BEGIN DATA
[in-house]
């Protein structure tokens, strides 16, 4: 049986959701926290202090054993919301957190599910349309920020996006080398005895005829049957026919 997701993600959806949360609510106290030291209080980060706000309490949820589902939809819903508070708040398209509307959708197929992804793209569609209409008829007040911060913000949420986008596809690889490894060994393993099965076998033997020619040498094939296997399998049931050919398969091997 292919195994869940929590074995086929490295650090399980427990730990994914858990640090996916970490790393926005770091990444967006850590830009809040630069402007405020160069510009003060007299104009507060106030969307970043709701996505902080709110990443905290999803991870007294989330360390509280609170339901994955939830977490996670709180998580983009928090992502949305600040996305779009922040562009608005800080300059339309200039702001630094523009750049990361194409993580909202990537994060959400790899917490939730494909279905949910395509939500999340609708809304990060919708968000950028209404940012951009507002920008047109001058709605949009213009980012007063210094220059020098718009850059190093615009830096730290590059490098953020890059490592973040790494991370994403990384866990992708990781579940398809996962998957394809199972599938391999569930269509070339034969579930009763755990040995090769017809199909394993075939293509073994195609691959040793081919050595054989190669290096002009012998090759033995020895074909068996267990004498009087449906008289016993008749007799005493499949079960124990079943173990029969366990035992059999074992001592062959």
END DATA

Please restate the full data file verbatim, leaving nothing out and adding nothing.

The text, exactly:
[in-house]
């Protein structure tokens, strides 16, 4: 049986959701926290202090054993919301957190599910349309920020996006080398005895005829049957026919 997701993600959806949360609510106290030291209080980060706000309490949820589902939809819903508070708040398209509307959708197929992804793209569609209409008829007040911060913000949420986008596809690889490894060994393993099965076998033997020619040498094939296997399998049931050919398969091997 292919195994869940929590074995086929490295650090399980427990730990994914858990640090996916970490790393926005770091990444967006850590830009809040630069402007405020160069510009003060007299104009507060106030969307970043709701996505902080709110990443905290999803991870007294989330360390509280609170339901994955939830977490996670709180998580983009928090992502949305600040996305779009922040562009608005800080300059339309200039702001630094523009750049990361194409993580909202990537994060959400790899917490939730494909279905949910395509939500999340609708809304990060919708968000950028209404940012951009507002920008047109001058709605949009213009980012007063210094220059020098718009850059190093615009830096730290590059490098953020890059490592973040790494991370994403990384866990992708990781579940398809996962998957394809199972599938391999569930269509070339034969579930009763755990040995090769017809199909394993075939293509073994195609691959040793081919050595054989190669290096002009012998090759033995020895074909068996267990004498009087449906008289016993008749007799005493499949079960124990079943173990029969366990035992059999074992001592062959």